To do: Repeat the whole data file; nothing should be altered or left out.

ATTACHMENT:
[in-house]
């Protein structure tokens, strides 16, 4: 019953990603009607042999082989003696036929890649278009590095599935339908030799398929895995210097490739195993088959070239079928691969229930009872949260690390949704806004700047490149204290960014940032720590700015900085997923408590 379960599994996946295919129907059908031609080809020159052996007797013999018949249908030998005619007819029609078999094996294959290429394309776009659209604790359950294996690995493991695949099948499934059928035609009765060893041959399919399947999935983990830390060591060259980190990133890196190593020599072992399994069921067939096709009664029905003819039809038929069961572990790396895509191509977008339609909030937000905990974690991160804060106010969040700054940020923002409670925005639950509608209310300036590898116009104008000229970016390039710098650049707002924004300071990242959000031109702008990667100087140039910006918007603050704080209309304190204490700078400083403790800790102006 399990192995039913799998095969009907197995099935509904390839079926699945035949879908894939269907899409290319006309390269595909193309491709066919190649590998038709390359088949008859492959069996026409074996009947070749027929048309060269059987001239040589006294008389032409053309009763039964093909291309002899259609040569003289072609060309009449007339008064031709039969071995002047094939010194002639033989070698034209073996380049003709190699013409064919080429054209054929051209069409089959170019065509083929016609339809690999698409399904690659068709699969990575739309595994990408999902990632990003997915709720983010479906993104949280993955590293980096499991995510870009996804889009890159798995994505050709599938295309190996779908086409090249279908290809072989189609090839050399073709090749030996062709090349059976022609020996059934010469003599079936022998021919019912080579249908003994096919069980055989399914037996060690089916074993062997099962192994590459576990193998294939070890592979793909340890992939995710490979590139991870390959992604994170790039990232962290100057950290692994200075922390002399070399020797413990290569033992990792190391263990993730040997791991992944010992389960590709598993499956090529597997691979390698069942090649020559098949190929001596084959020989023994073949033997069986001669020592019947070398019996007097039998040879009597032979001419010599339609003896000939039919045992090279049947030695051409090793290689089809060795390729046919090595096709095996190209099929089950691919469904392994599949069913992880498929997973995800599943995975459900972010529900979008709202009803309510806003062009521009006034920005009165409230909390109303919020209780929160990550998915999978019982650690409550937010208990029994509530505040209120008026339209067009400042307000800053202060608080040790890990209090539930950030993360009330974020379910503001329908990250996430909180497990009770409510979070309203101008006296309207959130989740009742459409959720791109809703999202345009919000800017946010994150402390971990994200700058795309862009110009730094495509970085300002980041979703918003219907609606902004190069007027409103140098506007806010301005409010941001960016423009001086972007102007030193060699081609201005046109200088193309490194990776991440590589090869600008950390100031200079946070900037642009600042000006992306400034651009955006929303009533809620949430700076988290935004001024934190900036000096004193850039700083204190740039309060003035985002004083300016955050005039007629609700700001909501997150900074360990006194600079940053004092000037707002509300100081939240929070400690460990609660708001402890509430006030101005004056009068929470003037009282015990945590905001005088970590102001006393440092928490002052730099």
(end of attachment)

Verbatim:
[in-house]
């Protein structure tokens, strides 16, 4: 019953990603009607042999082989003696036929890649278009590095599935339908030799398929895995210097490739195993088959070239079928691969229930009872949260690390949704806004700047490149204290960014940032720590700015900085997923408590 379960599994996946295919129907059908031609080809020159052996007797013999018949249908030998005619007819029609078999094996294959290429394309776009659209604790359950294996690995493991695949099948499934059928035609009765060893041959399919399947999935983990830390060591060259980190990133890196190593020599072992399994069921067939096709009664029905003819039809038929069961572990790396895509191509977008339609909030937000905990974690991160804060106010969040700054940020923002409670925005639950509608209310300036590898116009104008000229970016390039710098650049707002924004300071990242959000031109702008990667100087140039910006918007603050704080209309304190204490700078400083403790800790102006 399990192995039913799998095969009907197995099935509904390839079926699945035949879908894939269907899409290319006309390269595909193309491709066919190649590998038709390359088949008859492959069996026409074996009947070749027929048309060269059987001239040589006294008389032409053309009763039964093909291309002899259609040569003289072609060309009449007339008064031709039969071995002047094939010194002639033989070698034209073996380049003709190699013409064919080429054209054929051209069409089959170019065509083929016609339809690999698409399904690659068709699969990575739309595994990408999902990632990003997915709720983010479906993104949280993955590293980096499991995510870009996804889009890159798995994505050709599938295309190996779908086409090249279908290809072989189609090839050399073709090749030996062709090349059976022609020996059934010469003599079936022998021919019912080579249908003994096919069980055989399914037996060690089916074993062997099962192994590459576990193998294939070890592979793909340890992939995710490979590139991870390959992604994170790039990232962290100057950290692994200075922390002399070399020797413990290569033992990792190391263990993730040997791991992944010992389960590709598993499956090529597997691979390698069942090649020559098949190929001596084959020989023994073949033997069986001669020592019947070398019996007097039998040879009597032979001419010599339609003896000939039919045992090279049947030695051409090793290689089809060795390729046919090595096709095996190209099929089950691919469904392994599949069913992880498929997973995800599943995975459900972010529900979008709202009803309510806003062009521009006034920005009165409230909390109303919020209780929160990550998915999978019982650690409550937010208990029994509530505040209120008026339209067009400042307000800053202060608080040790890990209090539930950030993360009330974020379910503001329908990250996430909180497990009770409510979070309203101008006296309207959130989740009742459409959720791109809703999202345009919000800017946010994150402390971990994200700058795309862009110009730094495509970085300002980041979703918003219907609606902004190069007027409103140098506007806010301005409010941001960016423009001086972007102007030193060699081609201005046109200088193309490194990776991440590589090869600008950390100031200079946070900037642009600042000006992306400034651009955006929303009533809620949430700076988290935004001024934190900036000096004193850039700083204190740039309060003035985002004083300016955050005039007629609700700001909501997150900074360990006194600079940053004092000037707002509300100081939240929070400690460990609660708001402890509430006030101005004056009068929470003037009282015990945590905001005088970590102001006393440092928490002052730099």